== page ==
But we must not be mistaken in our thinking. The inner stillness which is found only in the presence of God within the heart is not something which we might experience in passing and then return to the business of the world. It is a stillness in which we must dwell always and even our service in the world must be rooted in this inner quality of being. There are many things which must be done in our lives, but we must always be Mary and always be found at Jesus’ feet even in the most difficult of circumstamces. Martha was careful about many things, and it is in this that she is criticised. Of course these things needed to be done, but she was full of care and anxiety about them. Indeed she was unable to hear the word of God because she was so full of care within herself. This was the foundation of her own experience. Mary, had found the right place to be, and everything else would find its order around and after the experience of being in the presence of God.
In the Orthodox Tradition the spiritual practices of fasting and the Daily Office, of the reading of the Scriptures and attendance at the services and sacraments of the Church, remain central and necessary to the lives of all faithful Christians. They are the means of grace, and grace is required to bear fruit in inner stillness. But it is especially in the concentrated and extensive use of prayer with few words that it has been found that inner stillness, not simply an inner silence, may be acquired as God wills.
In the beginning the phrase from the psalms, ‘O God make speed to save me, O Lord make haste to help me’ was used, especially in the Egyptian deserts. But the prayer we now know as the Jesus Prayer also became well known, and especially loved. It is that short prayer which says, ‘Lord Jesus Christ, Son of God, have mercy on me’. It has a variety of forms but its essential value is that it is prayer, it is not a mantra, and it contains within it the intense expression of that which the faithful heart most longs for.
Many of the spiritual disciplines are intended to prepare us for prayer, but in the Jesus Prayer we experience prayer itself, which is not asking God for things, but is turning our whole attention and focus on the one to whom we pray. In the Jesus Prayer that for which we pray and the one to whom we pray are united in one expression of the heart. It is especially through the use of the Jesus Prayer that the spiritual writers of the East consider that we are able to have some experience of the words of the psalmist, ‘Be still and know that I am God’.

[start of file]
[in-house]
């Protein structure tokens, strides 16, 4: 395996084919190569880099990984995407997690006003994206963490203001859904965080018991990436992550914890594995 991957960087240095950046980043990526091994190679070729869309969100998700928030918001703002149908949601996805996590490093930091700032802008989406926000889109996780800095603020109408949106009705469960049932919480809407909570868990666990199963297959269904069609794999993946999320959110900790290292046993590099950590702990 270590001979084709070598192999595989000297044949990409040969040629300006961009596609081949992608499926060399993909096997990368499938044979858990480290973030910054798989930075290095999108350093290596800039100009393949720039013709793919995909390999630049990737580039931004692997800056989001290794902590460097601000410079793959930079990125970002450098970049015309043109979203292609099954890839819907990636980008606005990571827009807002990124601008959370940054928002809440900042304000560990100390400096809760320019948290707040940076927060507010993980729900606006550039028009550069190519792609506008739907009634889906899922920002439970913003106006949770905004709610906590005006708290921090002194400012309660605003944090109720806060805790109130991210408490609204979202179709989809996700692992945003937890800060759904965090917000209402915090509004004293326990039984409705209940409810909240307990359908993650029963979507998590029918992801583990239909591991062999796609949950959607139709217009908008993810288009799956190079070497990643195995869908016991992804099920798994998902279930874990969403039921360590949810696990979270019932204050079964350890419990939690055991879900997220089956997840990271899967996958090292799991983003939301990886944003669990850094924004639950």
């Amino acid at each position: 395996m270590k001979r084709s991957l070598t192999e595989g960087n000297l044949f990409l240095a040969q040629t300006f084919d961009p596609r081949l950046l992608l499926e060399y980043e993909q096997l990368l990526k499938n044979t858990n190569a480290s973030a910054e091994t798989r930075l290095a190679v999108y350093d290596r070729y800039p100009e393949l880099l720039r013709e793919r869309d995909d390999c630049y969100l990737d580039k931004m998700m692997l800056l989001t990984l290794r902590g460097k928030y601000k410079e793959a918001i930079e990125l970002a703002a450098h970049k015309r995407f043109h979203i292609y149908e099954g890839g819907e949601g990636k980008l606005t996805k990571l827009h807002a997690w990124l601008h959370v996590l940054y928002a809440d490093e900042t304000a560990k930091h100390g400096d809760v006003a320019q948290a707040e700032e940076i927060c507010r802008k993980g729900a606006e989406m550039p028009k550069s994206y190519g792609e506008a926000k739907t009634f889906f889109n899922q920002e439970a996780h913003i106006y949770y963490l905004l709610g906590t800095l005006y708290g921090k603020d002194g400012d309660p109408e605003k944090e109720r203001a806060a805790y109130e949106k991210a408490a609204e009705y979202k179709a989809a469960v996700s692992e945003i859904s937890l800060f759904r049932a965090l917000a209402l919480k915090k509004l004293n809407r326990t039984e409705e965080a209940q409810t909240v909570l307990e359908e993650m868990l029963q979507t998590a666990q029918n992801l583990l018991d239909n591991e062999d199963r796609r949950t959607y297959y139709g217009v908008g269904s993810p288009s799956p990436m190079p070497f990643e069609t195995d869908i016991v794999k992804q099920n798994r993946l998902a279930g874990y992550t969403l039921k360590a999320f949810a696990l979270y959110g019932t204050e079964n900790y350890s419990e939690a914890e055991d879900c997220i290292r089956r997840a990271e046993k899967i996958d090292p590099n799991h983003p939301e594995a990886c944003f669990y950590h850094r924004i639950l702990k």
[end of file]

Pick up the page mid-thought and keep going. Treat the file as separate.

We cannot easily experience the presence of God if we are not still, and this means much more than being exteriorally silent. But equally the end of our seeking an inner stillness is not for the sake of this stillness alone but is for the experience and knowledge of God. Therefore we are taught to make our own the prayer, ‘Lord Jesus Christ, Son of God, have mercy on me’.
At first our minds and hearts are filled with a great noise, even when we are able to hold our tongues and we take up this prayer as one among the many others we offer. But if we allow it to become habitual, and make the effort to use it every day, repeating it with care and attention many times, then we will discover that offering such a limited diet of words to our mind begins to quieten it. The prayer contains no great poetry, it does not range over many subjects that might lead our mind to wander. It is nothing more than the expression of the heart standing in the presence of God. And with attention and effort, and by the grace of God, this simple prayer grants us that which we ask for. In his mercy we discover an interior stillness where God is found.
Driving in the countryside this morning there was a frost on the fields and the sun was bright in a cloudless sky. It was almost impossible to see the road because the sun shone with such intensity its light was reflected in the frost and ice. I thought for a moment that this was in a small sense the experience of those who stand before God in the stillness within the heart. The whole world is transformed for them, and reflects the presence of God. The grey clouds of worldly cares are dispersed for such a one who has chosen that better part which shall not be taken away. Not because the responsibilities and duties of life cease to exist, but because when we are still we may discover God, and discovering God, and sitting in his presence, hearing his word, the whole world is changed.